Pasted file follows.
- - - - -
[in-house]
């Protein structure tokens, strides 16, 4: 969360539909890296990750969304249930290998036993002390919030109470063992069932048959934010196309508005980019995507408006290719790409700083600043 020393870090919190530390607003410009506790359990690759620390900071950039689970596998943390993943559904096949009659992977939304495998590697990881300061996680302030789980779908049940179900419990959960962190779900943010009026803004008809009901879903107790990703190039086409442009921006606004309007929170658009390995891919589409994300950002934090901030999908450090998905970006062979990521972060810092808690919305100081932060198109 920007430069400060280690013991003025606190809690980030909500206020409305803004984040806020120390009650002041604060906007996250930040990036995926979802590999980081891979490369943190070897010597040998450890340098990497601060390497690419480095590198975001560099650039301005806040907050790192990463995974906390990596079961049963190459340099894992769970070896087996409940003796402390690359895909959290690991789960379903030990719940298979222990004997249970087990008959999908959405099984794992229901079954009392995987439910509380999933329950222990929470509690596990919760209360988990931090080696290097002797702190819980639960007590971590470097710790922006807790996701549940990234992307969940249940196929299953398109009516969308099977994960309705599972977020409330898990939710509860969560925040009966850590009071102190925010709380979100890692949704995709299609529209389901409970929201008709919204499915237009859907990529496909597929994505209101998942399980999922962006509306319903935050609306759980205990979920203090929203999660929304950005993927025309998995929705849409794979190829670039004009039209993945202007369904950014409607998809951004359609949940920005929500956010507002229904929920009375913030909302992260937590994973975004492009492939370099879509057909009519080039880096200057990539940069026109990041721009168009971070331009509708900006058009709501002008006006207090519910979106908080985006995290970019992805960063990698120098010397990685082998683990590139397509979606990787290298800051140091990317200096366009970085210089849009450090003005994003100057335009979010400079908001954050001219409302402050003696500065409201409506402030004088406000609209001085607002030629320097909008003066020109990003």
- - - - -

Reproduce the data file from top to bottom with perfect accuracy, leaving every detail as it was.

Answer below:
[in-house]
């Protein structure tokens, strides 16, 4: 969360539909890296990750969304249930290998036993002390919030109470063992069932048959934010196309508005980019995507408006290719790409700083600043 020393870090919190530390607003410009506790359990690759620390900071950039689970596998943390993943559904096949009659992977939304495998590697990881300061996680302030789980779908049940179900419990959960962190779900943010009026803004008809009901879903107790990703190039086409442009921006606004309007929170658009390995891919589409994300950002934090901030999908450090998905970006062979990521972060810092808690919305100081932060198109 920007430069400060280690013991003025606190809690980030909500206020409305803004984040806020120390009650002041604060906007996250930040990036995926979802590999980081891979490369943190070897010597040998450890340098990497601060390497690419480095590198975001560099650039301005806040907050790192990463995974906390990596079961049963190459340099894992769970070896087996409940003796402390690359895909959290690991789960379903030990719940298979222990004997249970087990008959999908959405099984794992229901079954009392995987439910509380999933329950222990929470509690596990919760209360988990931090080696290097002797702190819980639960007590971590470097710790922006807790996701549940990234992307969940249940196929299953398109009516969308099977994960309705599972977020409330898990939710509860969560925040009966850590009071102190925010709380979100890692949704995709299609529209389901409970929201008709919204499915237009859907990529496909597929994505209101998942399980999922962006509306319903935050609306759980205990979920203090929203999660929304950005993927025309998995929705849409794979190829670039004009039209993945202007369904950014409607998809951004359609949940920005929500956010507002229904929920009375913030909302992260937590994973975004492009492939370099879509057909009519080039880096200057990539940069026109990041721009168009971070331009509708900006058009709501002008006006207090519910979106908080985006995290970019992805960063990698120098010397990685082998683990590139397509979606990787290298800051140091990317200096366009970085210089849009450090003005994003100057335009979010400079908001954050001219409302402050003696500065409201409506402030004088406000609209001085607002030629320097909008003066020109990003």